The order Decandria Monogynia included (from left to right, top to bottom): common necklace-pod (Sophora tomentosa), oro de risco (Anagyris foetida), Judas tree (Cercis siliquastrum), dwarf white orchid-tree (Bauhinia acuminata), courbaril (Hymenaea courbaril), palo verde (Parkinsonia aculeata), golden shower tree (Cassia fistula), poinciana (Poinciana pulcherrima, now Caesalpinia pulcherrima), sappanwood (Caesalpinia sappan), moringa (Guilandia moringa, now Moringa oleifera), roughbark lignum-vitae (Guaiacum officinale), common dog’s mother (Cynometra cauliflora), cashew tree (Anacardium occidentale), burning bush (Dictamnus albus), common rue (Ruta graveolens), Tolu balsam tree (Toluifera balsamum, now Myroxylon balsamum), logwood (Haematoxylum campechianum), red lucky tree (Adenanthera pavonina), chinaberry tree (Melia azedarach), Syrian beancaper (Zygophyllum fabago), Cretan fagonbush (Fagonia cretica), common puncture vine (Tribulus terrestris), common Dutchman’s pipe (Monotropa hypopitys), Peruvian water primrose (Jussiaea peruviana, now Ludwigia peruviana), Malabar melastome (Melastoma malabathricum), Mountain lambkill (Kalmia latifolia), wild rosemary (Ledum palustre, now Rhododendron tomentosum), rusty-leaved alpenrose (Rhododendrum ferrugineum), bog-rosemary (Andromeda polifolia), mayflower (Epigaea repens), boxberry (Gaultheria procumbens), common strawberry tree (Arbutus unedo), summersweet (Clethra alnifolia), round-leaved wintergreen (Pyrola rotundifolia), true cramantee (Samyda guidonia, now Guarea Guidonia), bullet tree (Bucida buceras). Credits to Forest & Kim Starr (necklace pod, lignum-vitae, water primrose, bullet tree), Luis Nunes Alberto (oro de risco), Jeevan Jose (orchid tree), Stan Shebs (palo verde, poinciana), J. M. Garg (golden shower tree), W.A. Djamtiko (dog’s mother), Radomił Binek (burning bush), Franz Xaver (rue, melastome), Quirico Jimenez (Tolu balsam tree), Shih-Shiuan Kao (chinaberry tree), Ariel Palmon (puncture vine), Bernd Haynold (Dutchman’s pipe), Jason Hollinger (lambkill, boxberry), Muriel Bendel (wild rosemary, alpenrose), Jacob W. Frank (bog-rosemary), H. Zell (summersweet), Erlend Bjørtvedt (wintergreen), João Medeiros (cramantee), flickr user yimhafiz (moringa), and Wikimedia users Kousvet (Judas tree), Conrado (courbaril), Vinayaraj (sappanwood, cashew tree), Reefmonky (logwood), Delonix (red lucky tree), Philmarin (beancaper, strawberry tree) and Llez (fagonbush).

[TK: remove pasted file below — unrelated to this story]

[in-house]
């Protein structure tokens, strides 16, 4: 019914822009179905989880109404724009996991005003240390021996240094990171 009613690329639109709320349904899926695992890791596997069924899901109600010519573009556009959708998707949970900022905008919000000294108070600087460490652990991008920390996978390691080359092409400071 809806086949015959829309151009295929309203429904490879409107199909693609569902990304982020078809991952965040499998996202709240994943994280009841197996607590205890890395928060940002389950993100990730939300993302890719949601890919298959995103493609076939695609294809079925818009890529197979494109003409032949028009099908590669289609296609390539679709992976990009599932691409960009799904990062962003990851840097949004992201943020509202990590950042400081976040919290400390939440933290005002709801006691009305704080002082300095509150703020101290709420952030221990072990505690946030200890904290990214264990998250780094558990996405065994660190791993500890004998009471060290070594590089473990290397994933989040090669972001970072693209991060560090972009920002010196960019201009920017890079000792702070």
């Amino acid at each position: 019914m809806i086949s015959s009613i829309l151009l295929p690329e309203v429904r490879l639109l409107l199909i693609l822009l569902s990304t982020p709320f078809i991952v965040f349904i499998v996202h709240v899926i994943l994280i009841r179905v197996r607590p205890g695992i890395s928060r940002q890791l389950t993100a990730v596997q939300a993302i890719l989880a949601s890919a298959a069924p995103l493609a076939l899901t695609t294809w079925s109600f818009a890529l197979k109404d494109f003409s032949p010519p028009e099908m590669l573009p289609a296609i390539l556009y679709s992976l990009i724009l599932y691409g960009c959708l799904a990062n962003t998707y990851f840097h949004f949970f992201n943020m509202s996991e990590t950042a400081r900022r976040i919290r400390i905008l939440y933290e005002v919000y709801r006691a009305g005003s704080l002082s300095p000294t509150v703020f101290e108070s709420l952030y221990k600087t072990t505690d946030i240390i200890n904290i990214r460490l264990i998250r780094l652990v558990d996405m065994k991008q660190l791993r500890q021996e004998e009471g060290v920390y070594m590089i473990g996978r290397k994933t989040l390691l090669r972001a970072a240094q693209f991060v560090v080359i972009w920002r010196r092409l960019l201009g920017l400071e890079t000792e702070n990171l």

10.2 Decandria Digynia (“ten males and two females”), ten stamens and two pistils in a hermaphrodite flower: Royena (bladdernuts), Hydrangea (hydrangeas), Cunonia (butterspoon tree), Chrysosplenium (golden saxifrages), Saxifraga (saxifrages or rockfoils), Tiarella (foamflowers), Mitella (miterworts), Scleranthus (knawels), Gypsophila (baby’s-breaths), Saponaria (soapworts), Dianthus (carnations, pinks).

Among the species in the order Decandria Digynia, we can cite (from left to right, top to bottom): bladdernut (Royena lucida, now Diospyros whyteana), smooth hydrangea (Hydrangea arborescenes), butterspoon tree (Cunonia capensis), alternate-leaved golden-saxifrage (Chrysosplenium alternifolium), great Alpine rockfoil (Saxifraga cotyledon), heart-leaved foamflower (Tiarella cordifolia), two-leaved miterwort (Mitella diphylla), annual knawel (Scleranthus annuus), Alpine baby’s-breath (Gypsophila repens), common soapwort (Saponaria officinalis), carnation (Dianthus caryophyllus). Credits to Marco Schmidt (bladdernut), Kurt Stüber (butterspoon tree), Krzysztof Ziarnek (golden-saxifrage), Derek Ramsey (foamflower), André Karwath (baby’s-breath), Karel Jakobec (soapwort), and Wikimedia users KENPEI (hydrangea), Ghislain118 (rockfoil), Cbaile19 (miterwort), 4028mdk09 (carnation).

Among the species in the order Decandria Digynia, we can cite (from left to right, top to bottom): bladdernut (Royena lucida, now Diospyros whyteana), smooth hydrangea (Hydrangea arborescenes), butterspoon tree (Cunonia capensis), alternate-leaved golden-saxifrage (Chrysosplenium alternifolium), great Alpine rockfoil (Saxifraga cotyledon), heart-leaved foamflower (Tiarella cordifolia), two-leaved miterwort (Mitella diphylla), annual knawel (Scleranthus annuus), Alpine baby’s-breath (Gypsophila repens), common soapwort (Saponaria officinalis), carnation (Dianthus caryophyllus). Credits to Marco Schmidt (bladdernut), Kurt Stüber (butterspoon tree), Krzysztof Ziarnek (golden-saxifrage), Derek Ramsey (foamflower), André Karwath (baby’s-breath), Karel Jakobec (soapwort), and Wikimedia users KENPEI (hydrangea), Ghislain118 (rockfoil), Cbaile19 (miterwort), 4028mdk09 (carnation).